President McConnell addresses environmental journalists

Joyce McConnell SEJ

CSU President Joyce McConnell delivers her address before the opening plenary at the annual conference of the Society of Environmental Journalists.

Colorado State University President Joyce McConnell expressed her gratitude for the important, difficult work being done by attendees of the Society of Environmental Journalists conference, during welcoming remarks on Friday, Oct. 11.

As she opened the morning plenary, McConnell acknowledged the daunting challenge of giving a speech to a packed house of professional communicators and shared a call to action from Silent Spring by Rachel Carson, who had written that it’s time to put an end to the “sugar coating of unpalatable facts.”

Carson’s words are still relevant more than a half century after she wrote them, said McConnell. “I am here to assure you that we at CSU are incredibly grateful to you for your commitment to telling the urgent, sometimes ‘unpalatable’ truth about our environment.”

Full remarks

Read President Joyce McConnell’s full remarks delivered at the the annual conference of the Society of Environmental Journalists.

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McConnell acknowledged faculty, staff and students who are “probing environmental issues in fields as diverse as atmospheric science, anthropology, energy production and biology.”

She also told the writers, editors and reporters how some of CSU’s students were “actively geeking out because you are here.”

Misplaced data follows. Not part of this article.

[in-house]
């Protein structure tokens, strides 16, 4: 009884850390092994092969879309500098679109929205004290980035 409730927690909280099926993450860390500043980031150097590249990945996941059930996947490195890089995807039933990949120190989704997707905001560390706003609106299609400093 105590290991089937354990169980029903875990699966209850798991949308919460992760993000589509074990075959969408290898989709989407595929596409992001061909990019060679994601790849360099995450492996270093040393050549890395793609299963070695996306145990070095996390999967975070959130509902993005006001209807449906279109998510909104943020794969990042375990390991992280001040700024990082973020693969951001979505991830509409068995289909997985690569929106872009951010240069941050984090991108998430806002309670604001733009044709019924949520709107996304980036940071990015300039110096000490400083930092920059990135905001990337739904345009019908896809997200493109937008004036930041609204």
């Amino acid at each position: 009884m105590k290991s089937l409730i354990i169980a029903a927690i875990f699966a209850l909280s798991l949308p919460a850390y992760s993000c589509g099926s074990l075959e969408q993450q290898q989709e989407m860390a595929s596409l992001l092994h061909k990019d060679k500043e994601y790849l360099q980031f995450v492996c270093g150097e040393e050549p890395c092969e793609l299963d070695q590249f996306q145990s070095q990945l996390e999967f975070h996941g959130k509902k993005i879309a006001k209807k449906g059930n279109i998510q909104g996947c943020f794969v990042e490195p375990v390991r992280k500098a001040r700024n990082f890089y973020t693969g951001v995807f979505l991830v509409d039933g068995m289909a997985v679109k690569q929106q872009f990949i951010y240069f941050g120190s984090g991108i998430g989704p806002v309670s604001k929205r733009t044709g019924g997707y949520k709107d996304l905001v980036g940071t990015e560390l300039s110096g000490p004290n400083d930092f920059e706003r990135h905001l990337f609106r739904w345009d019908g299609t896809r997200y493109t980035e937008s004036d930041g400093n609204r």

They want to join you in your work, she said. “I hope you take pride in knowing that you are inspiring young people to take on the challenge you face, of communicating difficult but incredibly important information to and about our world.

BLM director quizzed during panel

McConnell’s welcome came before a panel on “Public Lands at a Crossroad,” moderated by Juliet Eilperin, senior national affairs correspondent for the Washington Post. Journalists lined up on both sides of the room for the Q&A, with the majority of questions directed at William Perry Pendley, acting director of the Bureau of Land Management

Pendley declined to answer questions about climate change, and said that he had not yet been briefed by BLM scientists and experts since his appointment in July. He also refused to respond to controversial statements he made before assuming his current position at the BLM. “My personal opinions are irrelevant,” he said.

Dina Gilio-Whitaker, lecturer of Native American Studies at California State University San Marcos, said that more public lands should be given back to Native peoples, since most of it was illegally taken.

Read more about the session in Denver’s Westword and Huffpost.